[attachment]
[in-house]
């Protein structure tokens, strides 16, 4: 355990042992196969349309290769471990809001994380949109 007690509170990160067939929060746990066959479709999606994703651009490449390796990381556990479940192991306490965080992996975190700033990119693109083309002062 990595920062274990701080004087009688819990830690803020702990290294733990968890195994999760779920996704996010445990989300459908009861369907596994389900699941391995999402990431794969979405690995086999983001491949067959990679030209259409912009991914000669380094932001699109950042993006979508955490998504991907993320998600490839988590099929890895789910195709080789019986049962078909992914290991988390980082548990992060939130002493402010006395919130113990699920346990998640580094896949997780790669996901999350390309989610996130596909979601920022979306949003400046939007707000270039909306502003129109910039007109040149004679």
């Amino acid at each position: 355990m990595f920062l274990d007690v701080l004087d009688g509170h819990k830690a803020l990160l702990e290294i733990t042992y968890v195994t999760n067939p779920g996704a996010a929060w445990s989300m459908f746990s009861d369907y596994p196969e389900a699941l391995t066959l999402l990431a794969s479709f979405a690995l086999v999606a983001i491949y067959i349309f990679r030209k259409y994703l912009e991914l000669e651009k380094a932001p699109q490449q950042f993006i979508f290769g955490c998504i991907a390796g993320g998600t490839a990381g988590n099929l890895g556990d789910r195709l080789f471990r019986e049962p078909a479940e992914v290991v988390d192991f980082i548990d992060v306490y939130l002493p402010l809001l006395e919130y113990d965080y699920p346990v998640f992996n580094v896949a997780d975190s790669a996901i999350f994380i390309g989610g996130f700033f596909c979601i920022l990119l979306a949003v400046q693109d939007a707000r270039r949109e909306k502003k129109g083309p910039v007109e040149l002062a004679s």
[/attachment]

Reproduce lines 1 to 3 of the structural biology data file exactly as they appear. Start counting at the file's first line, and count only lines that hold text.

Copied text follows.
[in-house]
């Protein structure tokens, strides 16, 4: 355990042992196969349309290769471990809001994380949109 007690509170990160067939929060746990066959479709999606994703651009490449390796990381556990479940192991306490965080992996975190700033990119693109083309002062 990595920062274990701080004087009688819990830690803020702990290294733990968890195994999760779920996704996010445990989300459908009861369907596994389900699941391995999402990431794969979405690995086999983001491949067959990679030209259409912009991914000669380094932001699109950042993006979508955490998504991907993320998600490839988590099929890895789910195709080789019986049962078909992914290991988390980082548990992060939130002493402010006395919130113990699920346990998640580094896949997780790669996901999350390309989610996130596909979601920022979306949003400046939007707000270039909306502003129109910039007109040149004679």
């Amino acid at each position: 355990m990595f920062l274990d007690v701080l004087d009688g509170h819990k830690a803020l990160l702990e290294i733990t042992y968890v195994t999760n067939p779920g996704a996010a929060w445990s989300m459908f746990s009861d369907y596994p196969e389900a699941l391995t066959l999402l990431a794969s479709f979405a690995l086999v999606a983001i491949y067959i349309f990679r030209k259409y994703l912009e991914l000669e651009k380094a932001p699109q490449q950042f993006i979508f290769g955490c998504i991907a390796g993320g998600t490839a990381g988590n099929l890895g556990d789910r195709l080789f471990r019986e049962p078909a479940e992914v290991v988390d192991f980082i548990d992060v306490y939130l002493p402010l809001l006395e919130y113990d965080y699920p346990v998640f992996n580094v896949a997780d975190s790669a996901i999350f994380i390309g989610g996130f700033f596909c979601i920022l990119l979306a949003v400046q693109d939007a707000r270039r949109e909306k502003k129109g083309p910039v007109e040149l002062a004679s």